The difference is not in the activity.

It’s in the attitude. The behavioural characteristics.

It’s in the why.

In What I Learned Losing a Million Dollars by Jim Paul, we read Jim’s definitions of investing, trading, speculating, betting and gambling.

To be a gambler, you need to be in the game for the excitement, not the money. You take losses as part of “payment” for the entertainment you’re enjoying.

A stock broker can become a gambler if he gets too caught up in the “fun”. A professional gambler actually isn’t a gambler at all. He’s a “speculator” (trader jargon).

The aim of the “professional gambler”, as he is called, is to make money. He can be recognised by deliberate and extremely disciplined wagering. His wagering is systematic and usually limited to infrequent but highly favourable opportunities. The behaviour of the professional gambler is highly controlled and usually the result of a studied approach to his chosen game.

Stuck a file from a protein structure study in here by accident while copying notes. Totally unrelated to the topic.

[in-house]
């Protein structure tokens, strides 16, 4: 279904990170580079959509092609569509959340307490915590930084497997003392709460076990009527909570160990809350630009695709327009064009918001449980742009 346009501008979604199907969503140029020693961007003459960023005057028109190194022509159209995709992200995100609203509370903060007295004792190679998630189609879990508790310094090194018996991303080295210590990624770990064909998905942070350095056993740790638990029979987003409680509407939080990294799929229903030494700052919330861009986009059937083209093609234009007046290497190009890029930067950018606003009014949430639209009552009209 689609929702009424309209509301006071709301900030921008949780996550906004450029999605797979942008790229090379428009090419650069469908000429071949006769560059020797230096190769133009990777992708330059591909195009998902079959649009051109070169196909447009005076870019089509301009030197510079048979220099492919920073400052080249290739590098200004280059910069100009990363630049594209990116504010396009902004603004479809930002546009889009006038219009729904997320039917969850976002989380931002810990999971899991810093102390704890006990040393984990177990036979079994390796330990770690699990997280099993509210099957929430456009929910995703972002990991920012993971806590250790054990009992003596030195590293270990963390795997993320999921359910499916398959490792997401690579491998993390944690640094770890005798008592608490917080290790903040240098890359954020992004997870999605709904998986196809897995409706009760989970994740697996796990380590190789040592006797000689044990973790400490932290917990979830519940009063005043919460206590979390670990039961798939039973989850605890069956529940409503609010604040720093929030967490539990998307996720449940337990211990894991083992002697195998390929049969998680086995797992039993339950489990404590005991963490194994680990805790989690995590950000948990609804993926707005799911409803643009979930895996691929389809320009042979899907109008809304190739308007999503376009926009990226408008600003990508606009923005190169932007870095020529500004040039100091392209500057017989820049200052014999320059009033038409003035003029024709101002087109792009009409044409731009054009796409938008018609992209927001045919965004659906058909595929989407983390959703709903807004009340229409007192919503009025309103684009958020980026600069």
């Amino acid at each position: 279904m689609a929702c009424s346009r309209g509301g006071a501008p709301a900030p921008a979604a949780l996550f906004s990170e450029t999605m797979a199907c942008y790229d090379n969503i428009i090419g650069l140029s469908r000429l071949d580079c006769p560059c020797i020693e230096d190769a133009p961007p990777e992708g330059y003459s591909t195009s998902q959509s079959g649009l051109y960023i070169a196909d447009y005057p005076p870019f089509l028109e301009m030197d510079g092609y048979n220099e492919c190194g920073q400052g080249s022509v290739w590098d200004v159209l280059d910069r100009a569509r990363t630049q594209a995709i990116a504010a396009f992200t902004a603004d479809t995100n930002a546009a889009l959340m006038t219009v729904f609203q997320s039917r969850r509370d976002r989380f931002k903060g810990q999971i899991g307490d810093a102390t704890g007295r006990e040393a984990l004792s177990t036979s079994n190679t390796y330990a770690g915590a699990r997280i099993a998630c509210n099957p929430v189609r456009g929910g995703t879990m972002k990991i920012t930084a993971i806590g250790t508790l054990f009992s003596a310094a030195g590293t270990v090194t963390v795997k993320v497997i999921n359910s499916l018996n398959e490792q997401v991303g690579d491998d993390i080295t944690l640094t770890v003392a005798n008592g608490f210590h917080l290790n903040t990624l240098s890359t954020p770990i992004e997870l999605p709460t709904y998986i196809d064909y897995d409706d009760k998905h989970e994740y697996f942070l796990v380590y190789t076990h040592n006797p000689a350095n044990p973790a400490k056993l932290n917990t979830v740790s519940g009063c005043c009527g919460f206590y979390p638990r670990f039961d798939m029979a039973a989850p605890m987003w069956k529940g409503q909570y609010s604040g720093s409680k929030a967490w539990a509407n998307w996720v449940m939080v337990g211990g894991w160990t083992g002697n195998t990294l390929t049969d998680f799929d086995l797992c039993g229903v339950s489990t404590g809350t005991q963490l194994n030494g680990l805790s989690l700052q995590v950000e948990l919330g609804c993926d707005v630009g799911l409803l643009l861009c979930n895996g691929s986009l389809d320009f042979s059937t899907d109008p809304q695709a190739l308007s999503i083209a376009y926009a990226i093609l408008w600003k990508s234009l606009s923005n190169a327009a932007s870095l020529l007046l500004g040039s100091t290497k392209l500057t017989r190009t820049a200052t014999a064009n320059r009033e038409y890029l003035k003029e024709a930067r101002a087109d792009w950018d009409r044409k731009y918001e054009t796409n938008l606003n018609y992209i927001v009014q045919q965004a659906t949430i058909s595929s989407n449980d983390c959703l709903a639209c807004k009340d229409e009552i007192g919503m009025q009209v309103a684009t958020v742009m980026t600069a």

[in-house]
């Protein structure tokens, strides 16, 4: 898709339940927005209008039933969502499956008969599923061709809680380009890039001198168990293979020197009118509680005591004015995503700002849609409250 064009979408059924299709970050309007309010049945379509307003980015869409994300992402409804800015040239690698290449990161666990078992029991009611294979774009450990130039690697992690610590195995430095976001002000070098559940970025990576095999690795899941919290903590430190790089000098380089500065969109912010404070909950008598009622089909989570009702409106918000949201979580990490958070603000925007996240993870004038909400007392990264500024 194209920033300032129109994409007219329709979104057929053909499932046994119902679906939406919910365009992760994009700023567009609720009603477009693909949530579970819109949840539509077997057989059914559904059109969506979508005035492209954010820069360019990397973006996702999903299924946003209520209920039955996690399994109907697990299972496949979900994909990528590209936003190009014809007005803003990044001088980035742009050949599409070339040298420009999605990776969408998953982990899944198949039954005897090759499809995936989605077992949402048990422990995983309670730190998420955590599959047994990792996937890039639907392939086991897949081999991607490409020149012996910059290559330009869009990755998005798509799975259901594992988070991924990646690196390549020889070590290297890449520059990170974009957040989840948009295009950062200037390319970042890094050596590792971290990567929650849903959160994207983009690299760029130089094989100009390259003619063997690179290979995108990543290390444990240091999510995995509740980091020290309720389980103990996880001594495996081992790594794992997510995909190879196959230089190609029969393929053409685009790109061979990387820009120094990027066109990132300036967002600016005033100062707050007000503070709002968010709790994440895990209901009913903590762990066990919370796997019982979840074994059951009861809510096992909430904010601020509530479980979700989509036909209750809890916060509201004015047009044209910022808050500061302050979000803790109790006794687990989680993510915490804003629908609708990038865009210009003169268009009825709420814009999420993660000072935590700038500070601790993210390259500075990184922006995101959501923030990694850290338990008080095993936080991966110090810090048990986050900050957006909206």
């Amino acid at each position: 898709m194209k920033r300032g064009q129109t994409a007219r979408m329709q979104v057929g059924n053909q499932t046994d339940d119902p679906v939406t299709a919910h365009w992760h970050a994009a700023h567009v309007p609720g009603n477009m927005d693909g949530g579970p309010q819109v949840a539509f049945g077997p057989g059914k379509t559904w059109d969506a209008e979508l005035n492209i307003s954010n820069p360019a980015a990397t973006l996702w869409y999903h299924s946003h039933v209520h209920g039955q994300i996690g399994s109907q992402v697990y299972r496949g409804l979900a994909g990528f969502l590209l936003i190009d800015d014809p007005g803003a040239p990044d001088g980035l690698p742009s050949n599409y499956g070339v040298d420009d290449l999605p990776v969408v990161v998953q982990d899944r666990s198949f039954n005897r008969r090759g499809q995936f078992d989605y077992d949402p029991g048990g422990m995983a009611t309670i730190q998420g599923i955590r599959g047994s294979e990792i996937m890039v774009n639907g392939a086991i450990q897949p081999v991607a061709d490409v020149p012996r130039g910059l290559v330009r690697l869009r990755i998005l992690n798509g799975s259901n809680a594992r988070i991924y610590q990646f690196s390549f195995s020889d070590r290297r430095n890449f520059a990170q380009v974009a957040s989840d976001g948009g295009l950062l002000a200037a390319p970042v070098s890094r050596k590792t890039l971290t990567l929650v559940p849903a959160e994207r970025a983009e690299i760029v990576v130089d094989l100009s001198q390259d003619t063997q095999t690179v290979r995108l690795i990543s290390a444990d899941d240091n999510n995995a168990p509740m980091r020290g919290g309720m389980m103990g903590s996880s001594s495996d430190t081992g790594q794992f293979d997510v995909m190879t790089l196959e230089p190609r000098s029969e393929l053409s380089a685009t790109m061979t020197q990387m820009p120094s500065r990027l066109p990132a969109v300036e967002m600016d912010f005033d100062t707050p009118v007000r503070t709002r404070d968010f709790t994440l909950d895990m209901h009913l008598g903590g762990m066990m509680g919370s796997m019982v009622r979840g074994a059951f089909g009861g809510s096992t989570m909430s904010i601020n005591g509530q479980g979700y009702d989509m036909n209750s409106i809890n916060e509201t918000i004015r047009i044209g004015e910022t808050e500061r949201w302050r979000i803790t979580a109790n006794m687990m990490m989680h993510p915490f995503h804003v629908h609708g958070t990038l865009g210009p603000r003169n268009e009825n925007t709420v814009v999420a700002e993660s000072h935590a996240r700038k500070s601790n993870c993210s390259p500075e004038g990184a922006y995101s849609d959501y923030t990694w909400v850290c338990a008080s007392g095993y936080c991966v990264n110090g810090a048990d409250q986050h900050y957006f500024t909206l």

– Page 92, What I Learned Losting a Million Dollars by Jim Paul

I see a connection between this and my post on how behaviour might be made of addictions. Science is revealing that addiction has very little to do with the substance itself, and a lot more to do with everything else in the person’s life.

Likewise, someone can gamble in almost any environment, not just the casino floor.

Perhaps the same is true of the “light” side of this coin. Perhaps one can intelligently invest in almost any environment.

Perhaps it’s all in the attitude.